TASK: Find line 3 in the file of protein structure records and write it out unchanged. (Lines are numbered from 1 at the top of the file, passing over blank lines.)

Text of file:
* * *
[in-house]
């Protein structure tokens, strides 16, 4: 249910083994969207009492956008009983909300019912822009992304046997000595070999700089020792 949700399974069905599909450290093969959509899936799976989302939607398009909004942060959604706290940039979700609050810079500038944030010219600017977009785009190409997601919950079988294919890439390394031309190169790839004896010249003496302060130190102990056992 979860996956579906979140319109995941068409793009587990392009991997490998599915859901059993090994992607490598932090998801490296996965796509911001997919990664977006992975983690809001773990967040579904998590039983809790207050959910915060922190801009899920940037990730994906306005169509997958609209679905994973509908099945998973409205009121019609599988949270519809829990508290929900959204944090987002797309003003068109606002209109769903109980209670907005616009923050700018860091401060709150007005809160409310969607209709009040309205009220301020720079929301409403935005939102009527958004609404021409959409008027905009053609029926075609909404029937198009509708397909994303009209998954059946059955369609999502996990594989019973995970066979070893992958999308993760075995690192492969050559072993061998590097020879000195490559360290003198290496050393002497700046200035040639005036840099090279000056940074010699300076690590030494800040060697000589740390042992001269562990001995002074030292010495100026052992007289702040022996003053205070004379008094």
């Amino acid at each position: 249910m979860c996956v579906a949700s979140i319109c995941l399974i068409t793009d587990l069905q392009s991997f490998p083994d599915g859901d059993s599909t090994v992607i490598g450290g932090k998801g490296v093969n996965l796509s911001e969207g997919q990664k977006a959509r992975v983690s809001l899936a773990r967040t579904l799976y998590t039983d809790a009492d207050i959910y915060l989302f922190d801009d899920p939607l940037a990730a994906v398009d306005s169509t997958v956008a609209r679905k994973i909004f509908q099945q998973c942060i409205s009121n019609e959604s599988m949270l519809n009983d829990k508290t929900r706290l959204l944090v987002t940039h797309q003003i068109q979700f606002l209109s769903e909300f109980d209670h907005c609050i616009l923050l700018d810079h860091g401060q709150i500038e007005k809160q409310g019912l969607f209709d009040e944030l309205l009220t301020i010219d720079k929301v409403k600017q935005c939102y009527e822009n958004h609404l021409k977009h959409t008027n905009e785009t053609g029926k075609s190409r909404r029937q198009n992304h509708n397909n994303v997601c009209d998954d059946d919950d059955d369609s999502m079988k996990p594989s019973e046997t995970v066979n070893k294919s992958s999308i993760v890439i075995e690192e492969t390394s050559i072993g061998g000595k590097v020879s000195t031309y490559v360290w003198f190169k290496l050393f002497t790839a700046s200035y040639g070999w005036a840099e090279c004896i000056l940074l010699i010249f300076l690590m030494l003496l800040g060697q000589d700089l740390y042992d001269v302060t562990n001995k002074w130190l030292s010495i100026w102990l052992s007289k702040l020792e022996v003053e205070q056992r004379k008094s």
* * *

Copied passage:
């Amino acid at each position: 249910m979860c996956v579906a949700s979140i319109c995941l399974i068409t793009d587990l069905q392009s991997f490998p083994d599915g859901d059993s599909t090994v992607i490598g450290g932090k998801g490296v093969n996965l796509s911001e969207g997919q990664k977006a959509r992975v983690s809001l899936a773990r967040t579904l799976y998590t039983d809790a009492d207050i959910y915060l989302f922190d801009d899920p939607l940037a990730a994906v398009d306005s169509t997958v956008a609209r679905k994973i909004f509908q099945q998973c942060i409205s009121n019609e959604s599988m949270l519809n009983d829990k508290t929900r706290l959204l944090v987002t940039h797309q003003i068109q979700f606002l209109s769903e909300f109980d209670h907005c609050i616009l923050l700018d810079h860091g401060q709150i500038e007005k809160q409310g019912l969607f209709d009040e944030l309205l009220t301020i010219d720079k929301v409403k600017q935005c939102y009527e822009n958004h609404l021409k977009h959409t008027n905009e785009t053609g029926k075609s190409r909404r029937q198009n992304h509708n397909n994303v997601c009209d998954d059946d919950d059955d369609s999502m079988k996990p594989s019973e046997t995970v066979n070893k294919s992958s999308i993760v890439i075995e690192e492969t390394s050559i072993g061998g000595k590097v020879s000195t031309y490559v360290w003198f190169k290496l050393f002497t790839a700046s200035y040639g070999w005036a840099e090279c004896i000056l940074l010699i010249f300076l690590m030494l003496l800040g060697q000589d700089l740390y042992d001269v302060t562990n001995k002074w130190l030292s010495i100026w102990l052992s007289k702040l020792e022996v003053e205070q056992r004379k008094s």